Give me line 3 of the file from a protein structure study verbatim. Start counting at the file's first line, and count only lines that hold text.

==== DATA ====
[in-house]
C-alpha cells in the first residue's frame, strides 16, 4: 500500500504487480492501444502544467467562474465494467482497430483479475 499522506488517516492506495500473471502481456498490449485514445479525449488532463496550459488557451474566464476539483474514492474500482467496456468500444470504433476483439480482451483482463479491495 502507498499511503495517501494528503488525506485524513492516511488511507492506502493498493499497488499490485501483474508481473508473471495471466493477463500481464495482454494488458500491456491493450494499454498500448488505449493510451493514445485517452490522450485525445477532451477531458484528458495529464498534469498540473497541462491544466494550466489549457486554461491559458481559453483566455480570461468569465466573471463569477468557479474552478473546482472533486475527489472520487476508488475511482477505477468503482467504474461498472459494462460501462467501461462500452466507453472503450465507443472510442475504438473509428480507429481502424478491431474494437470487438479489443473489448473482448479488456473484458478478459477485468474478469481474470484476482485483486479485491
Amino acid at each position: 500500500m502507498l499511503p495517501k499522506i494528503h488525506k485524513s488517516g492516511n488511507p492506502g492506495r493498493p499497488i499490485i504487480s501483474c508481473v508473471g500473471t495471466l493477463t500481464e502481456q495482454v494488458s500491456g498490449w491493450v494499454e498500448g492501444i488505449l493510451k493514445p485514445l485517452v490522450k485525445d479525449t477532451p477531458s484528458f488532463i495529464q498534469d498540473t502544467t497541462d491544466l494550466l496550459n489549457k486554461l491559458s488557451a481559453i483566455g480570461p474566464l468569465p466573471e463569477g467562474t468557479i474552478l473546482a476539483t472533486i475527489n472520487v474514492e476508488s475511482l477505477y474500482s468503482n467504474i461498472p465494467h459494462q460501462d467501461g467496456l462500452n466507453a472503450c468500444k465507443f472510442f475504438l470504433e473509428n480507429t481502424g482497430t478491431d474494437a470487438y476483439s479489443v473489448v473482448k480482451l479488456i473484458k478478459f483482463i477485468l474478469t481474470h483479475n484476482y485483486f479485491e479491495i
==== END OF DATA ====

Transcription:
Amino acid at each position: 500500500m502507498l499511503p495517501k499522506i494528503h488525506k485524513s488517516g492516511n488511507p492506502g492506495r493498493p499497488i499490485i504487480s501483474c508481473v508473471g500473471t495471466l493477463t500481464e502481456q495482454v494488458s500491456g498490449w491493450v494499454e498500448g492501444i488505449l493510451k493514445p485514445l485517452v490522450k485525445d479525449t477532451p477531458s484528458f488532463i495529464q498534469d498540473t502544467t497541462d491544466l494550466l496550459n489549457k486554461l491559458s488557451a481559453i483566455g480570461p474566464l468569465p466573471e463569477g467562474t468557479i474552478l473546482a476539483t472533486i475527489n472520487v474514492e476508488s475511482l477505477y474500482s468503482n467504474i461498472p465494467h459494462q460501462d467501461g467496456l462500452n466507453a472503450c468500444k465507443f472510442f475504438l470504433e473509428n480507429t481502424g482497430t478491431d474494437a470487438y476483439s479489443v473489448v473482448k480482451l479488456i473484458k478478459f483482463i477485468l474478469t481474470h483479475n484476482y485483486f479485491e479491495i